Harte has made much in public of the shift to "real-time banking" that CommBank's move has allowed. But McKinnon points out that St George already has real-time courtesy of its Hogan platform, and notes that Westpac in general needs to solve a different set of problems than its competitors. "That business case may have worked for them, but that business case doesn't work for us," he says.
In addition, most banks around the world are spending more money on front-end systems such as internet banking, McKinnon says. Transactional systems are also soaking up cash. And core banking investment is coming third. In the Asia-Pacific region, he says, those numbers are different, because a couple of players are bucking the averages.
When Westpac does shift its core, McKinnon wants the bank to be ready for it. He says there is still a great deal of Hogan expertise within the ranks courtesy of earlier BankSA and St George migrations. This is one of the reasons the move to adopt St George's platform makes sense.
One final aspect of Westpac's IT strategy which McKinnon has overhauled is the company's relationships with its partners.
There has been constant speculation over the past several years whether the bank will renew its 10-year comprehensive IT outsourcing contract with IBM, which had an initial value of $2.3 billion when it was first signed. Given the expanded scale of Westpac's operations now, one can't help but feel that value might be a bit larger if it gets renewed.
The bank has had its troubles with IBM over the years, McKinnon acknowledged last week. "We set out two years ago with a view to working out whether we could rebuild the IBM relationship," he says.
Reports are that things are looking good, although a decision has not yet been made. IBM has stepped up to the plate over that time, McKinnon says, with IBM having been "very proactive" particularly in the way the outsourcer has helped Westpac work through its Severity 1 headaches.
Other major partners include Telstra, Microsoft, Optus and Oracle, as well as companies like VMWare, EMC and Cisco, with whose help Westpac has constructed its own private cloud infrastructure over the past several years.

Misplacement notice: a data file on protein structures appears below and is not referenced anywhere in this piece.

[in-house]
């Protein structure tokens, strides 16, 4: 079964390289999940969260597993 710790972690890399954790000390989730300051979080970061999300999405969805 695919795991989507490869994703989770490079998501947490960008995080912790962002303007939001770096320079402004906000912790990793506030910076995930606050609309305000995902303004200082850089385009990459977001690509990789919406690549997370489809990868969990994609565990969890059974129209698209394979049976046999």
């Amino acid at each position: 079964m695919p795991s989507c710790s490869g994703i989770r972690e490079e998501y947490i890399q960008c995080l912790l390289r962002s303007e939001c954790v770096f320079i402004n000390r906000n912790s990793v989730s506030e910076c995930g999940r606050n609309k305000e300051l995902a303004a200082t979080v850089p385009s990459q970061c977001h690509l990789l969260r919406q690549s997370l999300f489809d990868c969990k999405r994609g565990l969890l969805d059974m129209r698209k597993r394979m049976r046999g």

And Westpac has also rationalised its list of service offshore partners down to four in India: Infosys, TCS, Wipro and IBM. Westpac has been steadily ramping up the size of its IT resources, both onshore and offshore, to deal with the volume of integration and applications development work it is doing.
For example, in May the bank revealed it had hired 304 additional technology staff over the past year, and this week McKinnon said the figure was 1200, with much of the resources being located in India through its partners, or working in Australia on a temporary basis. "For us, the relationship with the panel suppliers is much more important," says McKinnon when asked if he's tempted to poach some of the staff permanently. "We need the skills for a period of time."
Complex, but satisfying
When you look at Westpac's approach to technology under McKinnon, there's a sense from several members of his team that many of the problems they're dealing with, they've seen before at other banks.
The bank still has its challenges such as the ongoing Severity 1 incidents, a number of disparate systems across the various brands that need to be integrated, and of course the core banking conundrum. But what shines through is the enthusiasm that McKinnon's senior team has for the vision that Kelly is leading right from the top of the bank.
Whincup says he's worked in IT in banks for more than 25 years, including in the UK and continental Europe. "I don't get invited to many parties," he jokes. He says one of the things he gets asked a lot, even by his kids, is why he's in Australia, and why with Westpac.
His answer is that he's been in the middle of banking mergers before and that from an IT side it was usually a case of "lift and insert" the larger bank's systems into the smaller bank, destroying much customer value along the way. Westpac's different, he says.
"My belief is, the way the Westpac story is articulated, putting the customer at the centre of everything we do drives a focus on the long-term," Whincup says. It's a message that all of McKinnon's senior team and the CIO himself broadly echoed this week when speaking to journalists — a confidence that Kelly's leadership and Westpac's multi-brand strategy means they can focus on doing the right job with technology rather than taking the short cut.
The bank's technology focus on smaller projects — what it calls Strategic Investment Projects — instead of the much-hyped core banking revamp reflects this customer focus.
And of course, despite the complex strategic projects he is grappling with, McKinnon himself hasn't lost his enthusiasm for the basic building blocks of IT. He's still a geek. iPads, for example, have been rolled out to Westpac's senior leadership team. They use them in high-level strategy meetings. And McKinnon himself could be interested in one of Microsoft's new Windows Phone 7 devices, noting he had a chance to play with one of the handsets recently in the US.
"Have you seen them yet? They're really cool," he says.